What you Need To Know

Opinions expressed in my articles are my own, and opinions in the articles and comments section written by others are strictly those of the author or commenter and not me.

Please be civil, it adds nothing to the conversation to engage in name-calling.

Sunday, February 27, 2011

Where is the R-E-S-P-E-C-T ?

Our conversations of late have been filled with discussions about what is wrong with our society. I would argue that it is simply lack of respect. We do not respect ourselves. We then lack respect for others, and that leads to a lack of respect for the planet, the belongings of others whether personal or business, and just about anything else.

We wonder how to disagree without being disagreeable. By being respectful. If you respect that the other person has the right to have an opinion, a right to feel the way they do the same way that you feel the way that you do, then you can have a discussion, disagree on the issue and not wind up calling each other vile names and shouting at each other.

When we respect each other we don't vandalize others' property. We don't litter, pollute, destroy, and pillage the earth and its resources. When we respect each other we don't vilify others who are just tryiing to do their jobs. We don't blame certain groups of people for things that individuals do. We don't criticize others for our own faults.

Respect is something that is learned from a very early age. Respect has to be taught to children. We have not been doing this for a long time. Respect doesn't mean unquestioning subservience. What it means is that you admit that other people have a right to exist. And that they might have an idea or two that are valueable, just as you yourself do. You also must admit that 99.99% of people are working to try to make things better - they just differ with you about they way in which to do that.

We need to begin to teach our children again to respect others. This starts very young. Instead of sending children to school with the message "don't let that teacher tell you anything or I'll give them the what-for", and making teachers afraid to enforce absolutely any kind of discipline, we should teach our children that these adults (and all adults) should be respected. They are adults - and children don't know everything. Children are to learn from them.

Now this is not to say that all adults are perfect and that they should never be questioned. There is a right way and a wrong way to do that as well. But questioning can be done in a respectful way as well. And if we begin to have a respectful culture - adults can be respectful of childrens' questions as well.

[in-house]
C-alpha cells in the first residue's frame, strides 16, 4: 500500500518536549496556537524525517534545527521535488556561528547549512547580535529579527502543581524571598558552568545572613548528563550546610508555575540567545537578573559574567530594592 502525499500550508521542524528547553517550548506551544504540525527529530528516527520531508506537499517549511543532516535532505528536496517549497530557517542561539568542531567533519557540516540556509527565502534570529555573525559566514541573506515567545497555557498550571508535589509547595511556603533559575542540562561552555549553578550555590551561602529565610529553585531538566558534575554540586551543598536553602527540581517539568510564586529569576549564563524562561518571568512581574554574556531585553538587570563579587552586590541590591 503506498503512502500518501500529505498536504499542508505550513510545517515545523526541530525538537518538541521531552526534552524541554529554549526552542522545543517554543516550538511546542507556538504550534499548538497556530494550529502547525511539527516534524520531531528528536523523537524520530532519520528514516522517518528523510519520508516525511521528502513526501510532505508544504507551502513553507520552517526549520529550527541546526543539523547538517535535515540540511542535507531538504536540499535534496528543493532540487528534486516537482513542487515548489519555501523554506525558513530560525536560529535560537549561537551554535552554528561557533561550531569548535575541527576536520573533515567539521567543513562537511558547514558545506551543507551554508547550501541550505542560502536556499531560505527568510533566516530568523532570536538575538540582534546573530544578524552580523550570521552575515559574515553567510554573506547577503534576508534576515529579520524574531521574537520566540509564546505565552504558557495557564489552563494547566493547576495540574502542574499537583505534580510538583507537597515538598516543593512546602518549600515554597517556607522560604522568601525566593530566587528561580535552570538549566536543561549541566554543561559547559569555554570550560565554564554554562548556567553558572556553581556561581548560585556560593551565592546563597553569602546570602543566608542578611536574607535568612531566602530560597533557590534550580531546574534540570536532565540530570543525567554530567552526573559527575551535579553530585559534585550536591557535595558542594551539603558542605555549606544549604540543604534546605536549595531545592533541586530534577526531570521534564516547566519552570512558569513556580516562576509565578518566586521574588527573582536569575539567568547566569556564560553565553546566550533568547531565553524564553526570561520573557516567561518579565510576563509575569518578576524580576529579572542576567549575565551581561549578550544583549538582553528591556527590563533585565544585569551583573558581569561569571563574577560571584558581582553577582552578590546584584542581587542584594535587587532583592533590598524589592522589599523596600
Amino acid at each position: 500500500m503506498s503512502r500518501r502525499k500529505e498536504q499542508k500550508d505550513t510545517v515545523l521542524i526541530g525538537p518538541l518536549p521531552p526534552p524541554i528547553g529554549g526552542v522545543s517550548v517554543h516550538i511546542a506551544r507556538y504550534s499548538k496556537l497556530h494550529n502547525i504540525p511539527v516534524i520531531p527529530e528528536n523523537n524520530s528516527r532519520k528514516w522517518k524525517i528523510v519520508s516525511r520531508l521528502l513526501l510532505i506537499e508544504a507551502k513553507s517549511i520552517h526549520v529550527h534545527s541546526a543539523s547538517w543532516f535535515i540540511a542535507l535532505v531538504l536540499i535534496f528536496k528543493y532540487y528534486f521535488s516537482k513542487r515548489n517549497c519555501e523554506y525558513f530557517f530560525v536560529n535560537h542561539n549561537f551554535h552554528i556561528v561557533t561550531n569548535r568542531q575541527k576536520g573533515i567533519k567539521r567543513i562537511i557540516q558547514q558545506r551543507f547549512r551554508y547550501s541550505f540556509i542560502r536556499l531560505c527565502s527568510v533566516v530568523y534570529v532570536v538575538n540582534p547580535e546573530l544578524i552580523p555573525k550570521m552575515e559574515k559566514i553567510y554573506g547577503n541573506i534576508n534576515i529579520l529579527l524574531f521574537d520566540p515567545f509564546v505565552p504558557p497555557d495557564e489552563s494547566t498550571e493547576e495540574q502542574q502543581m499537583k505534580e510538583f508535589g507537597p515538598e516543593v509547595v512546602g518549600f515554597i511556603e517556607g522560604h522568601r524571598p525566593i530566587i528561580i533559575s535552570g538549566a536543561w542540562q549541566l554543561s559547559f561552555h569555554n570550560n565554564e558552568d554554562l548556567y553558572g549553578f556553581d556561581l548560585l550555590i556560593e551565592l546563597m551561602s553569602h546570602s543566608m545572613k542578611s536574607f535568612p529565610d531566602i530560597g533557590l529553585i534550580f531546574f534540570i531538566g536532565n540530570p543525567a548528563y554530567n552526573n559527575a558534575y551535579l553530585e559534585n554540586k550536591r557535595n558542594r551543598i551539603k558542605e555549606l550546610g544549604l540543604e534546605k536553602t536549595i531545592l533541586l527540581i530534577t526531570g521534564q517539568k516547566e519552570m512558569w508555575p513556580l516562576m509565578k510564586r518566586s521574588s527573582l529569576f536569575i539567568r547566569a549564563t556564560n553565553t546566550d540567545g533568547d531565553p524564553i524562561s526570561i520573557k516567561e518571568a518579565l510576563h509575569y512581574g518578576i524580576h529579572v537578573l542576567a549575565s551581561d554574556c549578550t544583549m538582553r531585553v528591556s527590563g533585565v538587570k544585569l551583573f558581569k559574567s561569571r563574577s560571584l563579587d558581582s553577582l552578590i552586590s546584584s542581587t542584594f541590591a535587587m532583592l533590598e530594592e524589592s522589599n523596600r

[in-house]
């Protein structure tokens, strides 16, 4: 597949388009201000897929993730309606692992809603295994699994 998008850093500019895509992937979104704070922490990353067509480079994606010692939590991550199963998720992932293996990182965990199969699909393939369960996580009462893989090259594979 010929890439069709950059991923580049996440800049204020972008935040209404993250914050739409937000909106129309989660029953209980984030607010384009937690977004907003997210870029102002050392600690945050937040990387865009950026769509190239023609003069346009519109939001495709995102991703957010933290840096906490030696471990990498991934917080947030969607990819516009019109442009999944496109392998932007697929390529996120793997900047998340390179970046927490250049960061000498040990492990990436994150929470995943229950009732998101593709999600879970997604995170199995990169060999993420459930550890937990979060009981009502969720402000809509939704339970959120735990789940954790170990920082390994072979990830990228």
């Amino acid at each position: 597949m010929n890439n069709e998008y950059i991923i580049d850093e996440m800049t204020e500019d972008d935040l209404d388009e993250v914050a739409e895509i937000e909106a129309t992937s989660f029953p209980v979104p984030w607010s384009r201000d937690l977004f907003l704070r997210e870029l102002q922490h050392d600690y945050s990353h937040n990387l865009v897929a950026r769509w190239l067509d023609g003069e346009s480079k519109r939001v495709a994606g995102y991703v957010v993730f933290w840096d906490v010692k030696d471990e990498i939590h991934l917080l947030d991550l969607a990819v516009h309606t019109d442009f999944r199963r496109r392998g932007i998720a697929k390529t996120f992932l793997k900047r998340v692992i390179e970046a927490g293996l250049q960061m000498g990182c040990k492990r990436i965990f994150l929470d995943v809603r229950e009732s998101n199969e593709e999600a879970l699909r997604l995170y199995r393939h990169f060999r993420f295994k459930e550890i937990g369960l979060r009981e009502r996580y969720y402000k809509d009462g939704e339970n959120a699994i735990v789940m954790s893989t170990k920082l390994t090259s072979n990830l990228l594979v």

Children should also be taught respect for others' things. This includes close family members, the neighbors, and people who you don't know. The lesson is that of the golden rule - someone else did something to acquire that item - and if you destroy or damage it, it will hurt them. How would you feel if someone did that to you? This can then logically extend to care for all things - including the environment. It is just as easy not to throw litter on the ground as it is to hire someone else to pick it up later. It is easier not to pollute the water than to try to clean it up later. It is easier not to pollute the air than to try to fix the mess later on.

Most indigenous people have lived in harmony with their surroundings for hundreds of years. They managed to take only what they needed, being careful not to over-use, and by so doing, had plenty of resources. So-called Western Civilization on the other hand has a history of constantly acquiring vast amounts of resources for no other reason than hoarding vast amounts of it and bragging to each other about it. We have stripped the land of timber and minerals, overharvested fish and wildlife, driven other species to extinction, destroyed whole ecosystems, polluted the water we drink and the air we breathe, and are now on a course to possibly destroy the livability of the entire planet. For what? Not for our needs - for our wants. This displays a complete and total lack of respect for not only the planet but for every person who does not live the way we do, who does not have the lifestyle we have, or who does not even grasp after the lifestyle we want.

So the next time someone wonders what is wrong, let us remember the wonderful song by Aretha Franklin, R-E-S-P-E-C-T, because that is really what this country needs right now. Lots and lots of it.